The tools I have developed to conduct my earlier studies have culminated into two software programs, Forum Manager & Discussion Analysis Tool. My paper, "A Guide to Analyzing Message-Response Sequences and Group Interaction Patterns in Computer-Mediated Communication", presents an in-depth discussion of how I have used these software tools to
Determine how certain characteristics of both the messenger and
responder (gender, intellectual openness, learning style), the message
(message function, conversational vs. expository style, intensifiers vs.
qualifiers, response time, day of posting), and instructional environment (prescribed
conversational scripts and message tags, pre-structured/unstructured
discussion threads, imposing constraints on message-reply sequences) help to
elicit the types of responses and dialog move sequences that produce and
sustain critical inquiry.
b. Produce visual diagrams and stochastic models to concisely convey how specific factors/characteristics affect the processes of critical discourse. See my summary of the research findings in my interactive Google presentation. To support the application of learning analytics and data mining in future research on online discourse, I've developed a fully functional and customizable threaded discussion board hosted in Google spreadsheets.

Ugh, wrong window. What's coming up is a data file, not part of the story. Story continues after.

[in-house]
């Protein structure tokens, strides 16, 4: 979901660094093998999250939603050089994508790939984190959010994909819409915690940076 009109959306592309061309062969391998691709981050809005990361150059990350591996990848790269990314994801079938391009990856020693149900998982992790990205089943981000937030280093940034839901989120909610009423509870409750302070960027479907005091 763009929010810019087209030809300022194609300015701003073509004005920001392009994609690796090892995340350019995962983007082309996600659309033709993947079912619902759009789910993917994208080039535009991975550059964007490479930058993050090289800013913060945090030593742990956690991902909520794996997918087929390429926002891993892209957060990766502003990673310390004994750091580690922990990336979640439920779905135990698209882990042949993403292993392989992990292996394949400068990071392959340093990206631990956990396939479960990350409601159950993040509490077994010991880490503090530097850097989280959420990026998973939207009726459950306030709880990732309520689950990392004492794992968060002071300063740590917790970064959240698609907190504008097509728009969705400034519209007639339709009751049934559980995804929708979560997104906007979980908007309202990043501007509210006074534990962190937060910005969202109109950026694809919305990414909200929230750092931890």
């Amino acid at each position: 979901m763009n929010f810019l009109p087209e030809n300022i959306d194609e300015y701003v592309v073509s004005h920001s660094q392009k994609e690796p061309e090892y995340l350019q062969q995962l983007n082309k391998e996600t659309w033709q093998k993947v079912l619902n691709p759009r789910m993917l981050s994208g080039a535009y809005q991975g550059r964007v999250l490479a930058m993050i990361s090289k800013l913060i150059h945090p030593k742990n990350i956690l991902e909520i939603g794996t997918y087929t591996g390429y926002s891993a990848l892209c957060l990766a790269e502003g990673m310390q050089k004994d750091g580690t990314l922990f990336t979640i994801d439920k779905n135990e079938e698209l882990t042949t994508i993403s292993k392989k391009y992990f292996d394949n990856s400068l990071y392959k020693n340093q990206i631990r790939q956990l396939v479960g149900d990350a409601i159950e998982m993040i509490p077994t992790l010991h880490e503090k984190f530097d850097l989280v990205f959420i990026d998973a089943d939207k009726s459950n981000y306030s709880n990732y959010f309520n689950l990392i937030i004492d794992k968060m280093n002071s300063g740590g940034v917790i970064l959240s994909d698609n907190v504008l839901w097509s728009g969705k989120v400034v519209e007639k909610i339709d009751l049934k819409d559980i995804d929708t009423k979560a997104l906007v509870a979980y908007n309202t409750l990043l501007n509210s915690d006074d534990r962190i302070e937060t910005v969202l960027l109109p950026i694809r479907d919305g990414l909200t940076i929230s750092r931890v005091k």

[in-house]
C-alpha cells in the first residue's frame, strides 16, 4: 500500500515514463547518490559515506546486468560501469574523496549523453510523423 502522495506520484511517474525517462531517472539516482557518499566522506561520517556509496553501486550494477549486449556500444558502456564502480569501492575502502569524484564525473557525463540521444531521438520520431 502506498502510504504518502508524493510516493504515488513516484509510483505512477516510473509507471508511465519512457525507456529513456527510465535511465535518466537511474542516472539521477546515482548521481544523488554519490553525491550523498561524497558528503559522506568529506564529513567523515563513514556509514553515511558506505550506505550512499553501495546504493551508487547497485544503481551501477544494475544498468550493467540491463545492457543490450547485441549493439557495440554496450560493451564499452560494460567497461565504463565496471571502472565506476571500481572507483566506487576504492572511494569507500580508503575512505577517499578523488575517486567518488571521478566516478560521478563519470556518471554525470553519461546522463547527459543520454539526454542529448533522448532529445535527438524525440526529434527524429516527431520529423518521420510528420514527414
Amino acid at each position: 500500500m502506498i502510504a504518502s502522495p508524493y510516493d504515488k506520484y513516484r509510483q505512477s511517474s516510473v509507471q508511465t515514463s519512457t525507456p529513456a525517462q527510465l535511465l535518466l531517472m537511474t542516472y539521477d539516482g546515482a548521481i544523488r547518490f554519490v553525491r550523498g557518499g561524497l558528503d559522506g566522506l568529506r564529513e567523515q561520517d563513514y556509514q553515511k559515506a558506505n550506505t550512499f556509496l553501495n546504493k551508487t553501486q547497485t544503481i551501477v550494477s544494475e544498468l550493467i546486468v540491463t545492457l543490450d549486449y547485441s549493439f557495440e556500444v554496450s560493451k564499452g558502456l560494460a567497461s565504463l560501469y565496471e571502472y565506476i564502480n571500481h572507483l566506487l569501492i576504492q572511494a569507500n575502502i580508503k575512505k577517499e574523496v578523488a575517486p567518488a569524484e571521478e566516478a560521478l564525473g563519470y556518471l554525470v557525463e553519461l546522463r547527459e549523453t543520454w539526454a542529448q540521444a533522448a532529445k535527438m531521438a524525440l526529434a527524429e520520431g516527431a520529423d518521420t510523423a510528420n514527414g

In search of new opportunities to apply my tools and methods, I have broadened my research interests to computational modeling student interactions in online discussions - models that can be used to automate the coding of online postings (based on characteristics of the message, messenger, reply, responder, and group task), and diagnosing discourse processes to improve group decision-making, problem-solving, and learning. In addition, I have developed a software application called jMAP for creating and assessing concept and/or causal maps (video demo). This application can be used to study the interplay between argumentative discourse and causal modeling/understanding. Using both the jMAP and DAT software together enables us to use sequential analysis to computationally model and study how specific processes of argumentation affect and change learners' causal diagrams and causal understanding.
updated: January 2019